The music starts. Your System1, the quick, associate, intuitive, effortless part of your brain, immediately starts up your dance counter. “Slow-Quick-Quick, Slow-Quick-Quick”.
Meanwhile, your System2, the reasoning, thinking, effortful part of your brain, is recalling the first figure. It hands the figure name to System1, which recognizes it instantly and instructs the Muscle Memory part of System1 to start executing the figure in time to the dance counter it’s already running. You’re off!
With the timing and the steps being handled by System1, System2 now has time for other things. As our sequences are built with this model in mind, most “steps” of the sequence are actually 2- or 4-measures long, giving your System2 plenty of time – not just to remember the next step, but to do other things, too. Like smile at your partner, or add one of the styling “flourishes” we taught you in the Styling Clinic, or acknowledge your adoring fans, or just enjoy the wonderful sensation of dancing.
But it doesn’t start out this way. Although System1 can do some amazingly complex tasks, like driving a car, it has to be taught. And until System1 has been taught these skills, it’s all effortful – it’s all being done by System2. And that means that System2 needs to have the “bandwidth” to handle all of this. Load System2 down with extraneous stuff, like remembering that pesky sequence, and it can’t focus on the job in hand. The result is poor recall (a failure to really get System1 properly trained) and feeling of mental exhaustion that leaves you feeling spent, rather than joyful, at the end of the lesson.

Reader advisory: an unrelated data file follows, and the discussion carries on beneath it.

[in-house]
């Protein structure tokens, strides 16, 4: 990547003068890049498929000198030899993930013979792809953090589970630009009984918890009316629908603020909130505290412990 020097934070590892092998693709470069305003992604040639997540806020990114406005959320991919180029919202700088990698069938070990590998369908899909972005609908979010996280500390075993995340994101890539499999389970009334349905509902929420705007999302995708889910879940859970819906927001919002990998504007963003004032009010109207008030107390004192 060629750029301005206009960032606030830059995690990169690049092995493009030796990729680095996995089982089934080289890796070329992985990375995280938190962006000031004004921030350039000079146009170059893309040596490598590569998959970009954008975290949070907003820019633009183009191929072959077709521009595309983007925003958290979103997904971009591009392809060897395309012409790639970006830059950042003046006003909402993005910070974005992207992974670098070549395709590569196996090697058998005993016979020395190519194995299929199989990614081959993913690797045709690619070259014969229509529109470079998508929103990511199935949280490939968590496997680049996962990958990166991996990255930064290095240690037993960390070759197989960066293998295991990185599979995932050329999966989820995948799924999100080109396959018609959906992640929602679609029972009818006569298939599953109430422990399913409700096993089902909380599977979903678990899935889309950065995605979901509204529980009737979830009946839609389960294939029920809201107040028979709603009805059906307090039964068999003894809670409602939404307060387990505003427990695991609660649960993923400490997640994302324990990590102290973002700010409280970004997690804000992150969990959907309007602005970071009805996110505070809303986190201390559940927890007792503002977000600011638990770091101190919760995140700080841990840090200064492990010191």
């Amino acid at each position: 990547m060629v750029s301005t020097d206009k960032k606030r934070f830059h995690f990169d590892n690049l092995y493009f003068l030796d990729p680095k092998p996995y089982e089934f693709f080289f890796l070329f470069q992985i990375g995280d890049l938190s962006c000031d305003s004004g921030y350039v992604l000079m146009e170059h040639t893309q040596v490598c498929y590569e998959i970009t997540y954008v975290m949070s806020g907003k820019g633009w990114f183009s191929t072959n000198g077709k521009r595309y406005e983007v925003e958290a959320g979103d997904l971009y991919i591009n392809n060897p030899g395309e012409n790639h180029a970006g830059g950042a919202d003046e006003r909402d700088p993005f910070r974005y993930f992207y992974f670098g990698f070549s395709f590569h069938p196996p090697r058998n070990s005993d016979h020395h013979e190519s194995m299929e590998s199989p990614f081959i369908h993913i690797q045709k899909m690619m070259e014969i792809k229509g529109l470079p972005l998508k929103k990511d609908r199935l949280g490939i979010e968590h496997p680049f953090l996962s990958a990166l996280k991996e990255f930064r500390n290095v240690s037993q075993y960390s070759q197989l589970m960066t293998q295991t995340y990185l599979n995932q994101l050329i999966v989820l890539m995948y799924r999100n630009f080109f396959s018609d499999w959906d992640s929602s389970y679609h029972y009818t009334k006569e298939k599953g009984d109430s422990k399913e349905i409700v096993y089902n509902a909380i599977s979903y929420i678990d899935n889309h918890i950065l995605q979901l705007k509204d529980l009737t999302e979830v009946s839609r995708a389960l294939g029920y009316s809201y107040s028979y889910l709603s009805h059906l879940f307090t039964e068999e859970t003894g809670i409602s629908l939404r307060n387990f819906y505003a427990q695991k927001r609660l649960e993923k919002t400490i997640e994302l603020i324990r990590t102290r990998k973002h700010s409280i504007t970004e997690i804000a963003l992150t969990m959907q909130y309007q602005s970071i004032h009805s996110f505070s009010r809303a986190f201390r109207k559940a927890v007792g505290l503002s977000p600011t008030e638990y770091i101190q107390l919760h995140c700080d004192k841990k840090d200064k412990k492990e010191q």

Enter cuing. Cuing removes the need for System2 to keep track of the sequence, which is a surprisingly heavy cognitive load (see here), and replaces it with simply recognizing the name of the figure – something at which System1 excels! Associating labels with things is what System1 does best – and this will be an effortless recall by the time you’ve heard the name of the figure half a dozen times.
Our sequences are also carefully crafted to make maximum use of “similarity”. This aids learning by allowing System1 to re-use previously built muscle memory with slight variations instead of learning entirely new figures from scratch.
As System1 masters past figures, we add new ones – but slowly enough to allow System1 to be fully trained before moving on. And “slowly” also refers to the music tempo. When working on a figure for the first time, System2 needs more processing time. So, we slow the music tempo to provide this time, then slowly raise it to standard dance speed as your facility with the new figure grows.
All of this means that we keep System2 pretty busy throughout the four weeks. By the end, hopefully, it’s all in System1 storage and you can throw away the “crutches” and try doing the sequence yourself.
Note that cuing is not just a crutch – it’s our favorite way to enjoy dancing (see here). But the basic idea is the same – by eliminating the cognitive load of recalling sequences, we free up System2 resources for other things – like enjoying the music, appreciating professional choreography, and… smiling!